Whitehall can proceed with the demolition of the former U.S. Army Reserve Center on Country Club Road after the latest bid for the job was within the allowable range of the estimated cost.

Whitehall can proceed with the demolition of the former U.S. Army Reserve Center on Country Club Road after the latest bid for the job was within the allowable range of the estimated cost.

The city opened bids Friday, June 17, and S.G. Lowendick & Sons Inc. was the low bidder at $373,784, Parks and Recreation Director Steve Carr said Monday, June 20.

Carr said he expects preparation for demolition to begin in seven to 10 days. The city plans to build soccer fields at the site.

Last week's bid was one of two the city received when it was required to rebid the demolition project.

In April, Whitehall received but one bid for the project, from the same company, for $376,784.

Both estimates include the demolition of the building, the relocation of utilities and asbestos abatement.

The previous bid could not be awarded because it too greatly exceeded the estimate of $284,350 for the project, rendered by the engineering firm of EMH&T.

The revised estimate for the project rebid in June was $380,000, also rendered by EMH&T.

State law prohibits municipalities from awarding contracts that exceed estimates by greater than 10 percent. The lone bid received in April exceeded the estimate by 32.5 percent.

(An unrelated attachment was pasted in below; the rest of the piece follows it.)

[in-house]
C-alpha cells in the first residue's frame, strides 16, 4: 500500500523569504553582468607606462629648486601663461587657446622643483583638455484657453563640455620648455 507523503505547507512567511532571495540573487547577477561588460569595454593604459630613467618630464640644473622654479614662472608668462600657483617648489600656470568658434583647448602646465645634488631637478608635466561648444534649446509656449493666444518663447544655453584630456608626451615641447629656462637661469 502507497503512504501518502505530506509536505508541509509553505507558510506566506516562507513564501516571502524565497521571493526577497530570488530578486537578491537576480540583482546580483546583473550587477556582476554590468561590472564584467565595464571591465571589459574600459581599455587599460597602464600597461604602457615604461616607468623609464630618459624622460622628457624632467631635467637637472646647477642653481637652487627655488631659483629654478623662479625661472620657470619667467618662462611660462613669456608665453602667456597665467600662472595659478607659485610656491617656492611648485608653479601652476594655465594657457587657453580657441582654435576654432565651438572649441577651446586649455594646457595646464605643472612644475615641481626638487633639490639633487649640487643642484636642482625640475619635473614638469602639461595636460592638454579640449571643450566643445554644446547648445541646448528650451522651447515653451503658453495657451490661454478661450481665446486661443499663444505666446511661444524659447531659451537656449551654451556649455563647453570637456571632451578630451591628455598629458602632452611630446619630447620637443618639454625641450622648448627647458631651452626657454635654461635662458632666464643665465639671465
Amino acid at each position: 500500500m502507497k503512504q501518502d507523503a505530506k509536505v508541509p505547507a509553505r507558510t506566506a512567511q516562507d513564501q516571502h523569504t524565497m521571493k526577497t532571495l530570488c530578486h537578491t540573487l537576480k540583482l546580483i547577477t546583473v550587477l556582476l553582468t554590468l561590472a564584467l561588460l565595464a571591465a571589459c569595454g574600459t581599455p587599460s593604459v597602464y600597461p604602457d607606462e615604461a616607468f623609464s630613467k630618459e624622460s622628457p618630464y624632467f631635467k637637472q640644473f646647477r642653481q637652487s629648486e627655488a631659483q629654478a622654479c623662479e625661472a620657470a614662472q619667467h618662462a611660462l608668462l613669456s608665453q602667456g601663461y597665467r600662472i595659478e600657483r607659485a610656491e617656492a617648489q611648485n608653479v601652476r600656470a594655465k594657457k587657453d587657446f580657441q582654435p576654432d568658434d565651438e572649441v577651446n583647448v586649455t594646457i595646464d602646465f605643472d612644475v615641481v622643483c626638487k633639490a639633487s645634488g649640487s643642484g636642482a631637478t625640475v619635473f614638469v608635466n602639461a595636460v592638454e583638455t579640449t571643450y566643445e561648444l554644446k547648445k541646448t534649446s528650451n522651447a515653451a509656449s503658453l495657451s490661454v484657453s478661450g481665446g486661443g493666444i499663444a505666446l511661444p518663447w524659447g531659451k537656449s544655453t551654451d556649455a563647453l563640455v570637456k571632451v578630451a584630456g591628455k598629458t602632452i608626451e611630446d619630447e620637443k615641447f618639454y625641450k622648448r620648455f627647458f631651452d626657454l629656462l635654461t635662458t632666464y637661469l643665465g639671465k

It was another example, Carr said in April, of increasing demand for materials and manpower in an increasingly robust construction climate.

Construction of the city's splash pad also has been set back because all three bids the city received in March exceeded the estimate by greater than 10 percent, requiring the city to reassess and rebid the project.

The original estimate to build the splash pad, prepared by Cincinnati-based MSA Sports Architects, was $910,000.

The lowest of three bids received, from Setterlin Building Co., was almost $1.24 million, or about 36 percent in excess of the bid.

The Whitehall Parks and Recreation Commission is scheduled to meet at 6 p.m. Thursday, June 23, to discuss the splash pad.

"I've asked for an update from our design team" to be presented at the commission meeting, Carr said June 17.

The city has appropriated an additional $200,000 toward the project and also identified a way to reduce its cost by about $100,000, Carr said.

He said the city has negotiated a turn-key proposal with Vortex, the manufacturer of the splash pad, to also provide and install the required support infrastructure, shaving about $100,000 from the cost.

Under the original proposal, Vortex was to install only the splash pad while the city contracted separately for a water-management system that includes a surge tank and water-filtering system.

The scope of the revised project has changed and the new budget is expected to align with a revised estimate, Carr said.